Uneven legal field
Lawyers fight for justice for others but women lawyers seem no better equipped to fend off discriminatory employment practices and sexual harassment.
She just jiggles and the files will come running. No need to do anything. For women lawyers it comes easy, just sleep your way up.”
“Why you are very good, what have you done to all the people (to) pass cases to you, they ‘keep’ you?”
Many Malaysians would nod in agreement hearing those comments or laugh. Fewer would froth at the mouth because these are sexist remarks.
These comments were uttered by some of the respondents in Malaysia’s first ever Baseline Study on the Working Conditions of Male and Female Lawyers in Kuala Lumpur and Selangor.
The research project titled “51%! Is it a Level Playing Field?” was commissioned by the Association of Women Lawyers (AWL), in collaboration with the Malaysian Human Rights Commission (Suhakam) and Women’s Aid Organisation (WAO), and was funded by the United Nations Population Fund in Malaysia.
The project report was prepared by Universiti Malaya’s (UM) Dr Lai Suat Yan (chief consultant), Dr Kuppusamy Singaravelloo (statistician), Dr Nurjaanah Chew Li Hua and Dr Sarina Mohamed (researchers).
The research findings were made public yesterday at the Kuala Lumpur Bar Auditorium.
In an exclusive interview, AWL president and project coordinator Meera Samanther says one could be lulled into thinking statistically that the hiring of women lawyers is fair since women lawyers represent 51% of the Malaysian Bar.
However, gender equality is not alive and well in the legal profession.
The survey shows it is not a level playing field in regard to women’s position in the law firm, promotions and salaries, especially if they are also mothers.
And it is not just about balancing work and home life but can involve bending/breaking one’s values and principles.
A female partner who was surveyed noted this: “Male lawyers were not restricted in this regard and could indulge in the nightlife which included going out for drinks and massages as part of networking to entertain clients.”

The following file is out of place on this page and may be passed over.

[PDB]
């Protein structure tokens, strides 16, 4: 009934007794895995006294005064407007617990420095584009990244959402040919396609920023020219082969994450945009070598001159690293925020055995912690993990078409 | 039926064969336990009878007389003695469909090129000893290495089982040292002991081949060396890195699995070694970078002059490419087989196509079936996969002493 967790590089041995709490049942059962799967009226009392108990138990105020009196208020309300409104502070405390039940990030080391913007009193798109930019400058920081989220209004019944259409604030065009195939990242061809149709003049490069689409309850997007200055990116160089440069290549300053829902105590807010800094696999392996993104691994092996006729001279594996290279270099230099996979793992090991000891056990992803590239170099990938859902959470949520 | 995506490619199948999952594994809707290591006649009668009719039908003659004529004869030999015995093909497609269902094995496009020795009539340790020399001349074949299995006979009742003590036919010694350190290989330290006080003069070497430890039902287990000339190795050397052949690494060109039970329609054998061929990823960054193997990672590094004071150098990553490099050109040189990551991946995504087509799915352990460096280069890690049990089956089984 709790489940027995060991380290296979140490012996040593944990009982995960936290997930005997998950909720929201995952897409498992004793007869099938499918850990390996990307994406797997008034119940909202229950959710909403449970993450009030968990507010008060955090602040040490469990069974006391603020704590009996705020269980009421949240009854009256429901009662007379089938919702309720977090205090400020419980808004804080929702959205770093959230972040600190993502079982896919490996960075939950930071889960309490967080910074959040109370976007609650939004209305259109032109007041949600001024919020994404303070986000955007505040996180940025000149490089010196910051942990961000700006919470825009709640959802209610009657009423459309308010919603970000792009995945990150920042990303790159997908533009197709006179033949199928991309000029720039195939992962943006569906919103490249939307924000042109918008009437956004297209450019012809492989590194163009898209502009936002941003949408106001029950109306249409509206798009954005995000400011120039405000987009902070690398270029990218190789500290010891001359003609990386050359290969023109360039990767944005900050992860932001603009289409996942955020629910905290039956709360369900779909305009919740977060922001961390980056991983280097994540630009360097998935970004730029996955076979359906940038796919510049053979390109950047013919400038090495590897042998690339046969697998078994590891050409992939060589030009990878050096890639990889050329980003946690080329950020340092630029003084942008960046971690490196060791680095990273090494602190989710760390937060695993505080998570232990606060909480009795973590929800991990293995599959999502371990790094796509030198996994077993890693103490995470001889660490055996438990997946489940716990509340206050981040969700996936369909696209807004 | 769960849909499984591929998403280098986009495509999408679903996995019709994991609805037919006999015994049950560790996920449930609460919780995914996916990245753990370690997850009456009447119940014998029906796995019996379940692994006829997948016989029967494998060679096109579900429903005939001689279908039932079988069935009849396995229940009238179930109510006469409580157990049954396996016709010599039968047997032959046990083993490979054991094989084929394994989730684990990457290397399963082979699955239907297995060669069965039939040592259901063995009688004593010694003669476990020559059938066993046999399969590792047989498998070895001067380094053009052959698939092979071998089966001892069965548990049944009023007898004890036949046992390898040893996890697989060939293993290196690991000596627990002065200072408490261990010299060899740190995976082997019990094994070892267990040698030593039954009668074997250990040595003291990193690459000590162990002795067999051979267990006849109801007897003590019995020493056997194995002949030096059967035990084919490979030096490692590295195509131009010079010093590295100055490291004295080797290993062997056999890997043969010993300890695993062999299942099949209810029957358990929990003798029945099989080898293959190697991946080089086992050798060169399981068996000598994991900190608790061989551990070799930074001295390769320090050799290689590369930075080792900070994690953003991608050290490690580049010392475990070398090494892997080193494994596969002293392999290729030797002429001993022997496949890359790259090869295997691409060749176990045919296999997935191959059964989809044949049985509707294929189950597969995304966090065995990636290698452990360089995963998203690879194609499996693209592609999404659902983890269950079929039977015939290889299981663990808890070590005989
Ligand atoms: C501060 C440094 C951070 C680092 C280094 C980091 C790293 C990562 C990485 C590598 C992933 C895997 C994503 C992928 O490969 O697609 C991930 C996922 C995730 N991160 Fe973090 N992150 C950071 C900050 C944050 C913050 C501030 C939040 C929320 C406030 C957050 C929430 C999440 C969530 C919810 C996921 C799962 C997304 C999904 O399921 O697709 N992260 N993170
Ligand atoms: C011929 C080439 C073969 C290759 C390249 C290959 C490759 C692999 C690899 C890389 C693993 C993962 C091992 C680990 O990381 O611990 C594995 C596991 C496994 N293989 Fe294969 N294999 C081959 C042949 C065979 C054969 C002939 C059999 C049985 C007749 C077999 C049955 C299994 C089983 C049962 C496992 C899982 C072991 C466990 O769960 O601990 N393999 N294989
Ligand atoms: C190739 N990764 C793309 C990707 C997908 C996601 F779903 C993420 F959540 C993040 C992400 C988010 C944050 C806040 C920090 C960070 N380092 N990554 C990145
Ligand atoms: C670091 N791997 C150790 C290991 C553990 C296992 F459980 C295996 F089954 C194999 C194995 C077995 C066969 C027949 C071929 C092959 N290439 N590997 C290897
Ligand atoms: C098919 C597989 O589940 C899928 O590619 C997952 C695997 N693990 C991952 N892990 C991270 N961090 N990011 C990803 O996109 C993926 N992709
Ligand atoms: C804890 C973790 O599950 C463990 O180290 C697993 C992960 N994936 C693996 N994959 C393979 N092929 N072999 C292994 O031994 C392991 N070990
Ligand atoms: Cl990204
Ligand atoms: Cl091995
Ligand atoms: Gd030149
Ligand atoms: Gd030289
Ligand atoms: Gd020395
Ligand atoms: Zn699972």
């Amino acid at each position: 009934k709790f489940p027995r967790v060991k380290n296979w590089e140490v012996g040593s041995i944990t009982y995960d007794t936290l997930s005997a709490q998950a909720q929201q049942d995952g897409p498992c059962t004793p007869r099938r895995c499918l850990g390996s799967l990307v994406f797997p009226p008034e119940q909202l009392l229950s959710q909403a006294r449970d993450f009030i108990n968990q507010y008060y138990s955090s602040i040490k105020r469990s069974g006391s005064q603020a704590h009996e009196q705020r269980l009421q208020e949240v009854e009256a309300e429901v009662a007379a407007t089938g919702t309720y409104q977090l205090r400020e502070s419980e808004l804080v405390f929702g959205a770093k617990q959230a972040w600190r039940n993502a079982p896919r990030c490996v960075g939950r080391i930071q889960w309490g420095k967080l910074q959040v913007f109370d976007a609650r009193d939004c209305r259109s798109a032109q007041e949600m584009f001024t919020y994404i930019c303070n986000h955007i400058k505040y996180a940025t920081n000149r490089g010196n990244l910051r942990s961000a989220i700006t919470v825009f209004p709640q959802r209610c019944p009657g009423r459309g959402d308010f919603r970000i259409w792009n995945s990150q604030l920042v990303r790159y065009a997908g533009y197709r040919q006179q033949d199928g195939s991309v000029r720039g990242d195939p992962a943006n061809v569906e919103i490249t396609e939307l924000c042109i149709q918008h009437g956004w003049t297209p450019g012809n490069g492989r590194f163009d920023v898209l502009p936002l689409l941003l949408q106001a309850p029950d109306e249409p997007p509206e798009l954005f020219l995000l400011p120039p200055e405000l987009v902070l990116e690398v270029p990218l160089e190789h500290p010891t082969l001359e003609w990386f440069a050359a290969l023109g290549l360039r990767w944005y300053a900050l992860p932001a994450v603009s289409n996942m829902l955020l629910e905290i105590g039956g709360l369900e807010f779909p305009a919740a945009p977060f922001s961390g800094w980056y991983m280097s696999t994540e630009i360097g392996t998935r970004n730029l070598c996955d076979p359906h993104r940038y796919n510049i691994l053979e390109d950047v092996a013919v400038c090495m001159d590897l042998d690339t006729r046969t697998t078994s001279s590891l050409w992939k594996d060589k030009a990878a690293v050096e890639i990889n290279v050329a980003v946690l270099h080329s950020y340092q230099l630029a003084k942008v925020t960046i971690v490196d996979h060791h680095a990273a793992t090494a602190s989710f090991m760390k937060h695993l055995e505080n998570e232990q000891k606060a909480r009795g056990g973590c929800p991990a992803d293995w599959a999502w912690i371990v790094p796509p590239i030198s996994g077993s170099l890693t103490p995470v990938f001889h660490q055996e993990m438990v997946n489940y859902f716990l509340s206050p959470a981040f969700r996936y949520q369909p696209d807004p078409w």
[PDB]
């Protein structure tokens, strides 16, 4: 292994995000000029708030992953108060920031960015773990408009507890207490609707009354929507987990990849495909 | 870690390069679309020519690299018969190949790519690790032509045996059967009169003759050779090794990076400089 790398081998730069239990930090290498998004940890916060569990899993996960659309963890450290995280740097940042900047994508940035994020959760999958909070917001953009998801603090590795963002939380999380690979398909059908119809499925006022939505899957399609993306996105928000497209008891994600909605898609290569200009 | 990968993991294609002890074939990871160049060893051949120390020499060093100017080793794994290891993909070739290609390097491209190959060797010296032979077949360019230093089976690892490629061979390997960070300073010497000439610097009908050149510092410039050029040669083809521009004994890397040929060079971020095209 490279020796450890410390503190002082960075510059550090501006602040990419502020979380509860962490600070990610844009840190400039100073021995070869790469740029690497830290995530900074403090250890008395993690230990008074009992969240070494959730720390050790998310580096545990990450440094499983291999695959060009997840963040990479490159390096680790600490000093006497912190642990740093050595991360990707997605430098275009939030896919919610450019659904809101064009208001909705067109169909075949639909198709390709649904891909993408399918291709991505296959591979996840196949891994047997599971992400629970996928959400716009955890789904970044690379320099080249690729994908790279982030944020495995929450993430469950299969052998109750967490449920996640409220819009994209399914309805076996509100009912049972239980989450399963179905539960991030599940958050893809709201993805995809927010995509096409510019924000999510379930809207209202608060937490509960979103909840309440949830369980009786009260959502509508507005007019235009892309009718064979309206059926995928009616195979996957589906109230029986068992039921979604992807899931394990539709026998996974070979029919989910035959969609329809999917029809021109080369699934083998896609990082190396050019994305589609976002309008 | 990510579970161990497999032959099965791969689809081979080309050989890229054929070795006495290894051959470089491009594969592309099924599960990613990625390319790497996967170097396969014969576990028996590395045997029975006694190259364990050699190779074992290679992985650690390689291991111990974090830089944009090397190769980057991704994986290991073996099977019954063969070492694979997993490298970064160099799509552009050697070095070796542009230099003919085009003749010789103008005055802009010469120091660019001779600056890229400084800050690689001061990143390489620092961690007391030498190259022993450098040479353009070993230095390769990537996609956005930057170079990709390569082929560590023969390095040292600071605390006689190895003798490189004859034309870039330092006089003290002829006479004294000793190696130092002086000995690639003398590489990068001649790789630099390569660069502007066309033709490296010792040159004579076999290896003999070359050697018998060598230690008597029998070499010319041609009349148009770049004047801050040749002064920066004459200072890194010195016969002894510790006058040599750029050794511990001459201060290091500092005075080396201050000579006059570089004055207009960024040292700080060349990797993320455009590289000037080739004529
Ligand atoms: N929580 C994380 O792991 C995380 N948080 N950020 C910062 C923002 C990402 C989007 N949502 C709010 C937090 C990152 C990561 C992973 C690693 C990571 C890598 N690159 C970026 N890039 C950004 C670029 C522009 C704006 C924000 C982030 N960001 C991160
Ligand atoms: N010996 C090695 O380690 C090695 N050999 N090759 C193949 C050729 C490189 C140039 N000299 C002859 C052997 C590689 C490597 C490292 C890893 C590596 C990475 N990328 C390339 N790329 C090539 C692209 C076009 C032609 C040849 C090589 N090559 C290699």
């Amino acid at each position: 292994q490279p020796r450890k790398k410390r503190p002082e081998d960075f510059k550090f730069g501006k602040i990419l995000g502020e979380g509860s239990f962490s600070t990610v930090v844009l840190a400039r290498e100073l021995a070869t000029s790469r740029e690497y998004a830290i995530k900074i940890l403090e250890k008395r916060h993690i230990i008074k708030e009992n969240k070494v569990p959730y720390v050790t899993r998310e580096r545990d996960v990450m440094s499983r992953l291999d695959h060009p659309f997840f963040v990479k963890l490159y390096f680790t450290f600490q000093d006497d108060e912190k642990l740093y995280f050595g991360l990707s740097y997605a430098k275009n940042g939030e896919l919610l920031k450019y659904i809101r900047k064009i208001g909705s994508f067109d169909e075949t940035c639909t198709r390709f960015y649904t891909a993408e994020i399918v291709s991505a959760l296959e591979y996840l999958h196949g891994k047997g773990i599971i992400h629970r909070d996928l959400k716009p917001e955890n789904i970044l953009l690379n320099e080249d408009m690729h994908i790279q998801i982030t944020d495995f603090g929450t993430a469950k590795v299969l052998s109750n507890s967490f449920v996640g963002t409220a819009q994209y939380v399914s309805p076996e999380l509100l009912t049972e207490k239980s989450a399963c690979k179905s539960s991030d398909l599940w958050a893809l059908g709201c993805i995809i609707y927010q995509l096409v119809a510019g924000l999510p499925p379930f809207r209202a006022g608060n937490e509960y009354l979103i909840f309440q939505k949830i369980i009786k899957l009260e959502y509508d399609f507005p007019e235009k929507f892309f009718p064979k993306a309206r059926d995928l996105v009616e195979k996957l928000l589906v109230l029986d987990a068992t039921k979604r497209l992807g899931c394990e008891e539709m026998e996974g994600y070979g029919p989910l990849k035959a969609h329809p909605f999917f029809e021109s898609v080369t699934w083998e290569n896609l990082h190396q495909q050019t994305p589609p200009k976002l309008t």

She cited this as the reason why she would not get corporate work.
We’ve all heard anecdotal evi- dence like this before, says Meera, but for the first time we have a statistically based study to cite now.
She says that Dr Lai, who was overseas during this interview, played a critical role in providing a feminist perspective to the study.
For one, the study covered both female and male lawyers for a more balanced picture of the existence and perceptions around gender discrimination and bias in the legal profession.
According to the report, researchers used both quantitative and qualitative methods to obtain data; the quantitative survey complemented by the qualitative interviews provided in-depth details of the discrimination faced by working mothers which included lesser remuneration and chances of promotion and advancement.
Dr Kuppusamy, who is also acting director of UM’s Centre for Continuing Education, says they used a stratified random sampling procedure to select the respondents from the list of registered lawyers as at December 2012.
This gave a sample of 9,631 law-
association of Women Lawyers president Meera Samanther revealed that a recent baseline study shows that gender equality is not alive and well in the legal profession in Malaysia. yers, comprising 51% female lawyers and 49% male lawyers.
Dr Kuppusamy says there were 198 responses to the quantitative survey but three consultants were omitted due to the small figure not being statistically significant in analysing the data.
“However, they were included in the qualitative part as it adds more in-depth understanding of the issue at hand.”
Meera says they planned to survey 450 respondents but could not because of the lawyers’ busy schedules and the project timeline. The quantitative aspect of the study looked at status in firm, attrition rate, leadership role in the Bar Council’s executive committee or the KL and Selangor state Bars and working conditions.
Based on three time frames (March 2011, December 2011 and December 2012), the statistics show:
> Women make up over 60% of legal assistants while men comprise about 75% of consultants;
> Sole proprietors – 35% female